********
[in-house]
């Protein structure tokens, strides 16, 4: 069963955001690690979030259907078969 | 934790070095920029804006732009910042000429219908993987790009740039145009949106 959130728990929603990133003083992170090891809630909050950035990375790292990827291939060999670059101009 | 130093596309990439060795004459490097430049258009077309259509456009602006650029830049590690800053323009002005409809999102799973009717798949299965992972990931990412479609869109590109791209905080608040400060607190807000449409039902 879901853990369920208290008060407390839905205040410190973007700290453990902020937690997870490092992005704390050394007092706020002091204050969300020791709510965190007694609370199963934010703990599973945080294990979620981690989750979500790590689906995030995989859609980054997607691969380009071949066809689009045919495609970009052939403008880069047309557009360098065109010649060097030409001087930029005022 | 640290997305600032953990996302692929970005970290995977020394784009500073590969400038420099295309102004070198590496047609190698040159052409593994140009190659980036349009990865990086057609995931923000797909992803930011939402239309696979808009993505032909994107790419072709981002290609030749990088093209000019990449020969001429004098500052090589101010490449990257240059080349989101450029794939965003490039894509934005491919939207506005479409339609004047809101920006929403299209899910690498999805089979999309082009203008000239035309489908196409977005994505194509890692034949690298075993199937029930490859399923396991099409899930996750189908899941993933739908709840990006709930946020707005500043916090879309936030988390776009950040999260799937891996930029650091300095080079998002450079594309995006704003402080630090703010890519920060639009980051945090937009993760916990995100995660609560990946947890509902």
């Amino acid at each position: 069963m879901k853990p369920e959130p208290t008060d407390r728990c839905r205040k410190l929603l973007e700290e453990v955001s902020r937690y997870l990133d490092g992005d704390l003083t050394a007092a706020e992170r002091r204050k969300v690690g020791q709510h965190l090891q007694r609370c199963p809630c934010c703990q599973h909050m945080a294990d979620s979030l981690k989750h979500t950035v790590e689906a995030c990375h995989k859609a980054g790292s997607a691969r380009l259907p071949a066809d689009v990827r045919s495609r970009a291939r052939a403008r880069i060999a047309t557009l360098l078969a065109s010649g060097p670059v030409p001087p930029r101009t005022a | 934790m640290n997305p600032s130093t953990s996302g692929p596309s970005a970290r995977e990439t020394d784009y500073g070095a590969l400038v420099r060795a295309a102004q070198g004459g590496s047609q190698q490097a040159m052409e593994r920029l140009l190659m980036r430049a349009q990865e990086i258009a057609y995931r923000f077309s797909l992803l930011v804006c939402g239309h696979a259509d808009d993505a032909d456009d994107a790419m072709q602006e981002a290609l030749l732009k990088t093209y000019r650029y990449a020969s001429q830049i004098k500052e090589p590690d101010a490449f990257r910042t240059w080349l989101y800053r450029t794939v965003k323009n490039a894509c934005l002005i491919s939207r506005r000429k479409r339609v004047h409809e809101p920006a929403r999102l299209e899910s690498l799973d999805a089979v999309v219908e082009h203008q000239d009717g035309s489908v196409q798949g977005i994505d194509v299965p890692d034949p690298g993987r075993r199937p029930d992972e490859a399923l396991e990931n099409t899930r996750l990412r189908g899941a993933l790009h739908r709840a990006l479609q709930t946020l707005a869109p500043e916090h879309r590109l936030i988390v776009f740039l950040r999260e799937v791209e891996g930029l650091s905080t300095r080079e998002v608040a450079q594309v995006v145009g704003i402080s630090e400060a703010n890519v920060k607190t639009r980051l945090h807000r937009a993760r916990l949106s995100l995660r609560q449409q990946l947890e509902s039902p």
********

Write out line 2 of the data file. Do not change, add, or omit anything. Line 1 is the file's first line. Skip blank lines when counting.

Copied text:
């Protein structure tokens, strides 16, 4: 069963955001690690979030259907078969 | 934790070095920029804006732009910042000429219908993987790009740039145009949106 959130728990929603990133003083992170090891809630909050950035990375790292990827291939060999670059101009 | 130093596309990439060795004459490097430049258009077309259509456009602006650029830049590690800053323009002005409809999102799973009717798949299965992972990931990412479609869109590109791209905080608040400060607190807000449409039902 879901853990369920208290008060407390839905205040410190973007700290453990902020937690997870490092992005704390050394007092706020002091204050969300020791709510965190007694609370199963934010703990599973945080294990979620981690989750979500790590689906995030995989859609980054997607691969380009071949066809689009045919495609970009052939403008880069047309557009360098065109010649060097030409001087930029005022 | 640290997305600032953990996302692929970005970290995977020394784009500073590969400038420099295309102004070198590496047609190698040159052409593994140009190659980036349009990865990086057609995931923000797909992803930011939402239309696979808009993505032909994107790419072709981002290609030749990088093209000019990449020969001429004098500052090589101010490449990257240059080349989101450029794939965003490039894509934005491919939207506005479409339609004047809101920006929403299209899910690498999805089979999309082009203008000239035309489908196409977005994505194509890692034949690298075993199937029930490859399923396991099409899930996750189908899941993933739908709840990006709930946020707005500043916090879309936030988390776009950040999260799937891996930029650091300095080079998002450079594309995006704003402080630090703010890519920060639009980051945090937009993760916990995100995660609560990946947890509902």